National Weather Service tornado rating system needs updates


Photo By Nathan Lapitan

A tornado east of Canton, Illinois, on March 31, 2023. The tornado has been given a rating of EFU, which means it either didn’t strike anything to warrant a rating, or it caused damage but the damage surveyors weren’t able to reach the damage.

     Just like other natural disasters in the world, tornadoes have their own rating system, and that rating system is called the Enhanced Fujita Scale, or EF scale, which was implemented on Feb. 1, 2007. This concept of rating tornadoes started in 1971, when Dr. Ted Fujita came up with a scale to rate tornadoes, from 0-5, originally called the Fujita Scale, or F scale. 

     The old Fujita Scale was used for 36 years until 2007, and it was used to rate countless tornadoes in the United States and across the globe. However, in 2007, the National Weather Service created a new scale to rate tornadoes: the EF scale. 

     According to the National Weather Service, the EF scale is “…used to assign a tornado a ‘rating’ based on estimated wind speeds and related damage.”

     Along with changing the wind speeds for each tornado rating, the National Weather Service also came up with a “damage indicator” scale, or DI scale, made up of 28 damage indicators, and the NWS bases tornado ratings on the severity of the damage caused to one of the DI’s.

     This part of the Enhanced Fujita Scale is where the most controversies come into play. Most people believe that the National Weather Service shouldn’t base tornado ratings on estimated wind speeds and damage indicators, and this becomes completely clear when looking at the most infamous tornado in history.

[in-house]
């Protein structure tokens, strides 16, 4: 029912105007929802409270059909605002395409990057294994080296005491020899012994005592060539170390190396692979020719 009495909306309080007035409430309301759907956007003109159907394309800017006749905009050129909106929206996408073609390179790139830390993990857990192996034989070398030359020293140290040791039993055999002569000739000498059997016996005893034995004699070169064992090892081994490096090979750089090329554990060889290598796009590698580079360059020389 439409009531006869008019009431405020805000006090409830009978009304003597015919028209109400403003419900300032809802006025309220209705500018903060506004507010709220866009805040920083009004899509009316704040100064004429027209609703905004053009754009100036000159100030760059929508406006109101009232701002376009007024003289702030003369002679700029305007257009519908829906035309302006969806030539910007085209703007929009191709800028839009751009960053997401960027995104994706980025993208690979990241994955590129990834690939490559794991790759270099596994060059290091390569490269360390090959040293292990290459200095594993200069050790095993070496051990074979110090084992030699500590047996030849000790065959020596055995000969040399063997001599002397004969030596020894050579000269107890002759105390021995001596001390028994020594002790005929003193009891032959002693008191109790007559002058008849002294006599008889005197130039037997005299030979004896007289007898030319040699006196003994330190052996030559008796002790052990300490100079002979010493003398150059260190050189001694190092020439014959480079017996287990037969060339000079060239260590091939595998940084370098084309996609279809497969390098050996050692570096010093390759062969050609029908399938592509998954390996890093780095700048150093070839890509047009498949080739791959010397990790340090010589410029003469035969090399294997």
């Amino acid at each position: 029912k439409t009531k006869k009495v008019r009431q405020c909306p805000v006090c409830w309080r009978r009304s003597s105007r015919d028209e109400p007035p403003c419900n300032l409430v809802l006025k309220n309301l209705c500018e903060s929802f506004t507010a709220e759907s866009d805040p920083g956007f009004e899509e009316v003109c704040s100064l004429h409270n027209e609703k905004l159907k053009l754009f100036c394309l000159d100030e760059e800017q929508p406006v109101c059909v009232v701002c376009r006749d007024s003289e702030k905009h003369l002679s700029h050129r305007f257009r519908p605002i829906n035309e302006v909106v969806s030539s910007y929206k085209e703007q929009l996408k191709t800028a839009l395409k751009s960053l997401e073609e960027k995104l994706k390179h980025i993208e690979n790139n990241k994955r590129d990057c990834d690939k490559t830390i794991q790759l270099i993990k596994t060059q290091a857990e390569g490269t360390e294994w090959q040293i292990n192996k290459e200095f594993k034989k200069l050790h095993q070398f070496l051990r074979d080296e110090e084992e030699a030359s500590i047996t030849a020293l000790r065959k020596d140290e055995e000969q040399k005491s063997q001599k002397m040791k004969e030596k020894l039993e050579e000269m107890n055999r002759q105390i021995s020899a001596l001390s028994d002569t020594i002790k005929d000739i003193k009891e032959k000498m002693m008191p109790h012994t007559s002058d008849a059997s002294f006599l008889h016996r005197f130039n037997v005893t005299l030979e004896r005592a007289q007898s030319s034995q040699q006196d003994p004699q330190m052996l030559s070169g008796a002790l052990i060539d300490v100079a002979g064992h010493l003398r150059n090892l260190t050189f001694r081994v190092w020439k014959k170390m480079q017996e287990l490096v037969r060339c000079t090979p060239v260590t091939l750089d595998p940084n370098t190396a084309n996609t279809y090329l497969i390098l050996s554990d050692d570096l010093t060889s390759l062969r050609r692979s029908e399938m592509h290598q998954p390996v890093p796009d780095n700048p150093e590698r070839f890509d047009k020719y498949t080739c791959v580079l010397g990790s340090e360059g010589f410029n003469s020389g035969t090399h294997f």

On May 31, 2013, a record-breaking 2.6-mile wide tornado hit the southern portions of El Reno, Oklahoma, killing eight people, including four storm chasers, the first such instance in history. Immediately after the tornado, the National Weather Service in Norman, Oklahoma, gave the tornado a rating of EF5, as wind speeds measured by a Doppler on Wheels (DOW) positioned near the tornado measured wind speeds of 302 miles per hour +/- 20 miles per hour, well into the threshold of EF5 force winds.

     However, this EF5 rating would only last until Aug. 30, 2013, when the National Weather Service decided to lower the tornado’s rating to EF3 due to “the lack of EF5 force wind damage to any structures found anywhere in the path of the tornado,” according to public affairs worker for the National Oceanic and Atmospheric Administration (NOAA) Keli Pirtle.

     The decision to lower the tornado’s rating to EF3 from EF5 caused immediate backlash from the weather community. However, when looking at how the National Weather Service rates tornadoes using the Enhanced Fujita scale, nowhere does it say tornadoes are rated based on wind speed. Had the tornado been rated using the older Fujita Scale, the EF5 rating would’ve most definitely stood.